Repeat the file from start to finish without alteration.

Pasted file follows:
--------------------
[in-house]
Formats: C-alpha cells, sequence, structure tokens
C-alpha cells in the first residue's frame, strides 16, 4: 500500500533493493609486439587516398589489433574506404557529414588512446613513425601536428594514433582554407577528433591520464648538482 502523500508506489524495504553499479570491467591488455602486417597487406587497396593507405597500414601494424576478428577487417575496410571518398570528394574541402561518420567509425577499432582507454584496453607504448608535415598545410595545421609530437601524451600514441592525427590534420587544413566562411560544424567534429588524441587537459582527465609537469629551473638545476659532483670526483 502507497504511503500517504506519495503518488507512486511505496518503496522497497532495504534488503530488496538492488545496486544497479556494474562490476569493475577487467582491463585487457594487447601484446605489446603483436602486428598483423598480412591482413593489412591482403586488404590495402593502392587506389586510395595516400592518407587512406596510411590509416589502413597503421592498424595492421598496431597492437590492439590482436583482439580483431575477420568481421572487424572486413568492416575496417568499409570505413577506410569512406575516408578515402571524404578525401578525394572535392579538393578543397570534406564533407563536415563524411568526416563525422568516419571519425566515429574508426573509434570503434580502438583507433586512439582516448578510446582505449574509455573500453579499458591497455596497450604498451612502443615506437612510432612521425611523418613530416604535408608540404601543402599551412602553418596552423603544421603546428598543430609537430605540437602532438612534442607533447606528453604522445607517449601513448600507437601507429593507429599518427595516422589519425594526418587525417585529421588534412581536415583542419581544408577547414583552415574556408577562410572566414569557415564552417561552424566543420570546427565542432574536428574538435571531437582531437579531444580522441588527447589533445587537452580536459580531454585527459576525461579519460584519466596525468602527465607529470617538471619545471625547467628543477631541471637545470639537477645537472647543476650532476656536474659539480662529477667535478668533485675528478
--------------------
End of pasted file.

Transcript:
[in-house]
Formats: C-alpha cells, sequence, structure tokens
C-alpha cells in the first residue's frame, strides 16, 4: 500500500533493493609486439587516398589489433574506404557529414588512446613513425601536428594514433582554407577528433591520464648538482 502523500508506489524495504553499479570491467591488455602486417597487406587497396593507405597500414601494424576478428577487417575496410571518398570528394574541402561518420567509425577499432582507454584496453607504448608535415598545410595545421609530437601524451600514441592525427590534420587544413566562411560544424567534429588524441587537459582527465609537469629551473638545476659532483670526483 502507497504511503500517504506519495503518488507512486511505496518503496522497497532495504534488503530488496538492488545496486544497479556494474562490476569493475577487467582491463585487457594487447601484446605489446603483436602486428598483423598480412591482413593489412591482403586488404590495402593502392587506389586510395595516400592518407587512406596510411590509416589502413597503421592498424595492421598496431597492437590492439590482436583482439580483431575477420568481421572487424572486413568492416575496417568499409570505413577506410569512406575516408578515402571524404578525401578525394572535392579538393578543397570534406564533407563536415563524411568526416563525422568516419571519425566515429574508426573509434570503434580502438583507433586512439582516448578510446582505449574509455573500453579499458591497455596497450604498451612502443615506437612510432612521425611523418613530416604535408608540404601543402599551412602553418596552423603544421603546428598543430609537430605540437602532438612534442607533447606528453604522445607517449601513448600507437601507429593507429599518427595516422589519425594526418587525417585529421588534412581536415583542419581544408577547414583552415574556408577562410572566414569557415564552417561552424566543420570546427565542432574536428574538435571531437582531437579531444580522441588527447589533445587537452580536459580531454585527459576525461579519460584519466596525468602527465607529470617538471619545471625547467628543477631541471637545470639537477645537472647543476650532476656536474659539480662529477667535478668533485675528478